So I saw this tweet from the esteemed John Rentoul
and thought it worth pushing back a little. I remember the mid 1990s very well; they were a formative time for me politically, as I voted Conservative in 1992 and New Labour in 1997, I felt part of a very big movement indeed.
(obviously watch the event too)
And what I strongly remember was that while there was a gigantic movement against the Conservatives, politically, Major himself was generally regarded as OK. Much mocked, seen as weak, sure – but always seen as personally alright. But we are often reminded that even though Johnson has now hit a nadir (so far) of Minus 46, this is not as bad as Major reached.
What does the data say? Ipsos Mori has net approval data going waaay back that allows us to put this in context. First, let us look at the raw polling data for that time, and it is spectacular.
For years, pollsters had the Labour party consistently on OVER FIFTY, and the Tories regularly struggling to break 30. Now, we all know that the 1992 polls had badly exaggerated Labour’s chances, and people talked a lot of Shy Tories, so Conservatives felt they still had a chance. But these were spectacular leads, all the time. And they were reflected in the Government and Prime Minister approval ratings. In June 1993, 10% of respondents approved, and 84% disapproved, of the Government’s performance. The figures for Major himself were 19 and 74, so minus 55 (I think he hit a personal nadir just after Blair got to power, at minus 59).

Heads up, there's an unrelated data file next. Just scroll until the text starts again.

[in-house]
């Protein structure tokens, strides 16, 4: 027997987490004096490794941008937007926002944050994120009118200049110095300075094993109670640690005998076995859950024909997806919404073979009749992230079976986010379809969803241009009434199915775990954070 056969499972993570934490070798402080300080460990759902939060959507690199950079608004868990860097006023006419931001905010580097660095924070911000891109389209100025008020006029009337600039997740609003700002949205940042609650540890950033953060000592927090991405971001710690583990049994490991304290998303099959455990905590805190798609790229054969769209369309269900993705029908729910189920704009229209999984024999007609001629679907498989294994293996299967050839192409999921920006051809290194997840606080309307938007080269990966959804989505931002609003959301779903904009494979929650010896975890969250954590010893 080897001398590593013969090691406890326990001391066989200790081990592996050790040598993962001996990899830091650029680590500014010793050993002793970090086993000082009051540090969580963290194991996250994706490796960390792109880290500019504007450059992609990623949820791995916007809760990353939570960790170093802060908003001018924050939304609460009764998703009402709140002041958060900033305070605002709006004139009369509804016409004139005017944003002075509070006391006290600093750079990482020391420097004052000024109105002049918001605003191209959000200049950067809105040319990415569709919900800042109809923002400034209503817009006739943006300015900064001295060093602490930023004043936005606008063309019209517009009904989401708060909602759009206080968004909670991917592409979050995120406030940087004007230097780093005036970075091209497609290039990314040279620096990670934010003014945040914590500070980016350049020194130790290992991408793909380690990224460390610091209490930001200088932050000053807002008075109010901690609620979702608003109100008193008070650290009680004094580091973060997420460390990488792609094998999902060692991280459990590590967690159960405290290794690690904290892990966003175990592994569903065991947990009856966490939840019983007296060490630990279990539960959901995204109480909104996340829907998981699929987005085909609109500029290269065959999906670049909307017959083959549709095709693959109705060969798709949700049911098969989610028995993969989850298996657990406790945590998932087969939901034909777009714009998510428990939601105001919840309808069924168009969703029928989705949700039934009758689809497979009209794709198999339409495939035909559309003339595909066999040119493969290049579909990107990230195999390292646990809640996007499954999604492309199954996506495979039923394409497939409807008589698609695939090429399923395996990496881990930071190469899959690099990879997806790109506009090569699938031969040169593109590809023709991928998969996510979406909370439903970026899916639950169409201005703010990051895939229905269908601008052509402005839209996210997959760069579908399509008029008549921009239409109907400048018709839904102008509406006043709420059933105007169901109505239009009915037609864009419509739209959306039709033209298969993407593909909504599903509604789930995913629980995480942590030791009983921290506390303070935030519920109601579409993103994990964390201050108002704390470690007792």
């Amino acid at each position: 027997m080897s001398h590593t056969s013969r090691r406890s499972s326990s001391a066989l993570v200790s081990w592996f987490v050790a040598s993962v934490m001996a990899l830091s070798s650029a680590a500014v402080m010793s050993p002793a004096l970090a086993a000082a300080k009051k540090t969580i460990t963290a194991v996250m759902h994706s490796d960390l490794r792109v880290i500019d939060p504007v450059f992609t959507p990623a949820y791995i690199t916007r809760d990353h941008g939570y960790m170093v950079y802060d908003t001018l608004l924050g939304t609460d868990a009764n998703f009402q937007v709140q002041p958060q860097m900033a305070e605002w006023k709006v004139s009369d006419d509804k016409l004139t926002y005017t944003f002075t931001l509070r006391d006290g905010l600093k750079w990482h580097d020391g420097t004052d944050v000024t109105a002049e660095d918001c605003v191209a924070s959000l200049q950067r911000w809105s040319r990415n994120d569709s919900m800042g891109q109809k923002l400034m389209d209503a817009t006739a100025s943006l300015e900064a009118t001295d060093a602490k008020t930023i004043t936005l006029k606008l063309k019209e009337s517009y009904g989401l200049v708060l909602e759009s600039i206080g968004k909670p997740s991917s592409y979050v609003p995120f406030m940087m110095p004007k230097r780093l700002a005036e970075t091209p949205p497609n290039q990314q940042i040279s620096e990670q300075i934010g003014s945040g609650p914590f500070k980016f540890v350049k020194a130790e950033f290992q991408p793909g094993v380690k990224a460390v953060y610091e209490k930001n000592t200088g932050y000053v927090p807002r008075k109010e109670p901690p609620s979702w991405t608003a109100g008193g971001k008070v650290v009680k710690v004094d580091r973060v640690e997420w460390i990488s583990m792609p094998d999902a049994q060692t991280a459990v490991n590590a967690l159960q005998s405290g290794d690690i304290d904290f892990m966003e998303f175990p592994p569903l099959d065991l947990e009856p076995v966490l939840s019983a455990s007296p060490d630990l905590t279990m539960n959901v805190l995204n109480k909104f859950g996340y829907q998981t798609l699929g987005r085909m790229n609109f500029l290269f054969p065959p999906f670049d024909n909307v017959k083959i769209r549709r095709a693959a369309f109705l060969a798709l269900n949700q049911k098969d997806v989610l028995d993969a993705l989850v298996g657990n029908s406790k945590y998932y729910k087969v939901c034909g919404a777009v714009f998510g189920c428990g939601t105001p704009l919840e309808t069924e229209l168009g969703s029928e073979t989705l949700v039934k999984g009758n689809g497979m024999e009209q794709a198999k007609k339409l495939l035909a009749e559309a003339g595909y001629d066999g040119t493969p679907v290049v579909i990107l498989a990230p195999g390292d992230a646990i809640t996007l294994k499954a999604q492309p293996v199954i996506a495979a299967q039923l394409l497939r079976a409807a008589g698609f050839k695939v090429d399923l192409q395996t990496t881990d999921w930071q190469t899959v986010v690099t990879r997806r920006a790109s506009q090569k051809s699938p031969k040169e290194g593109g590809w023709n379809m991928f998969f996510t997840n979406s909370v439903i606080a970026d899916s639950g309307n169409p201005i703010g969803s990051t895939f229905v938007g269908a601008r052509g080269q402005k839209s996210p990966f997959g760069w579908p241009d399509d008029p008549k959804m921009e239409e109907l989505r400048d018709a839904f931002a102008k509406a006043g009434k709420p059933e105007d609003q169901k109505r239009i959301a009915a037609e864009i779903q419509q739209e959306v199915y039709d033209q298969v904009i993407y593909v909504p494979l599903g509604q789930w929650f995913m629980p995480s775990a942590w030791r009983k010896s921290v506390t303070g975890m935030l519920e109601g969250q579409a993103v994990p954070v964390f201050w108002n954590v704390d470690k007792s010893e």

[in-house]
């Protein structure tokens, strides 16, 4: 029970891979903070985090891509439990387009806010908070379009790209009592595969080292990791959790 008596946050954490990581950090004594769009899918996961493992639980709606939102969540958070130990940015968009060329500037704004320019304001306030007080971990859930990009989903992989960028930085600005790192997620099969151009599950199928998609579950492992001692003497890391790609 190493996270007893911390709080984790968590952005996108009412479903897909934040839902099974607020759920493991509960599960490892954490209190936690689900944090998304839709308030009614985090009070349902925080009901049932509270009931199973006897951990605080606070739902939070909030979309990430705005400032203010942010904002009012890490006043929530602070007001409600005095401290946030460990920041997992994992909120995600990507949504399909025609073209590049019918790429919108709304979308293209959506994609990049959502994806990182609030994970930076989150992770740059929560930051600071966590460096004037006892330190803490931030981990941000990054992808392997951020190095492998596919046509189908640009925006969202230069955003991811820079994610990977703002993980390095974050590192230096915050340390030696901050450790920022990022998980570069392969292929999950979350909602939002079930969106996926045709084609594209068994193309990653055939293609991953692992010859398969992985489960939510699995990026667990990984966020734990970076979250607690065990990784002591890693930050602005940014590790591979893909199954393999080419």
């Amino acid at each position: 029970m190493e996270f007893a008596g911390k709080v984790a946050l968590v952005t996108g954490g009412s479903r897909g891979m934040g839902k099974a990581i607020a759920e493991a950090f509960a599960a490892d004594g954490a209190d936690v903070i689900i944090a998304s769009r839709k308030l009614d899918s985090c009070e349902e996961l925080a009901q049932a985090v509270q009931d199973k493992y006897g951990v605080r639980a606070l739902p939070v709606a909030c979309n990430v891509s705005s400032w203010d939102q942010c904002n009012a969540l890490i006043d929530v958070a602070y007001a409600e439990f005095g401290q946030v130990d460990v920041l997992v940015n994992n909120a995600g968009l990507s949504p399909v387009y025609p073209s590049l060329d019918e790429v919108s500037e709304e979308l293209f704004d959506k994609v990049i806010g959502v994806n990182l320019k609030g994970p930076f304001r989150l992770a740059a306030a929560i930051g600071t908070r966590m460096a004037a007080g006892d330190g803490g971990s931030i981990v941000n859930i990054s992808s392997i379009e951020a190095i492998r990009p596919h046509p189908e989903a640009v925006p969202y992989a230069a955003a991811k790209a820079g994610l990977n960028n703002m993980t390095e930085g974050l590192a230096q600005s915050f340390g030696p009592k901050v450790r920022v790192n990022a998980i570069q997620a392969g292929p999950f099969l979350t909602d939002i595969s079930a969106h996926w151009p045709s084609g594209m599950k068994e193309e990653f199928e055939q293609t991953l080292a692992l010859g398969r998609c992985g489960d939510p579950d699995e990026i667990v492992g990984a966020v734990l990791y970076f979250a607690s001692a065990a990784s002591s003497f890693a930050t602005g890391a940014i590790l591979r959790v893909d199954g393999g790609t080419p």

But the government was consistently less popular than he was, on this measure. And although that is a normal pattern, Major’s popularity relative to his government’s was pretty good. Let’s see how he looks, compared to Cameron and then Johnson. All on one chart:
Dotted lines are the governments, solid lines the PMs. For true blue Major, there was always a pretty large gap. So, too, for Cameron most of the time. For Johnson, he enjoyed a giant gap at the beginning, when everyone appeared to hate the government but had hopes for the new guy …. but that appears to have disappeared by June 2020. And since then, the two have moved in lockstep.
Here, finally, is a slightly geekier way of seeing it. Taking the Tory lead over Labour on the horizontal, and PM net approval on the vertical, you can see that Johnson appears to have broken a recent pattern for the Conservatives of having more popular leaders than they are as a party. The big red triangle is the last reading.
I am not an expert like Rob Ford, Matthew Goodwin, Will Jennings et al, so I don’t know how enduring the switch of working class voters to the Conservatives is. And I don’t know what we can learn about how a leader taints a party from this. The worry for Conservatives is that rather than Johnson catching up with their (relative!) popularity as a party, the party catches up with his relative unpopularity instead …
My view? John Major was not more unpopular than Johnson. The only times he scored lower, the pollsters would have been hitting the same sampling errors that put Labour on 55-60% for voting intention. His party was off the scale unpopular, and that tainted him.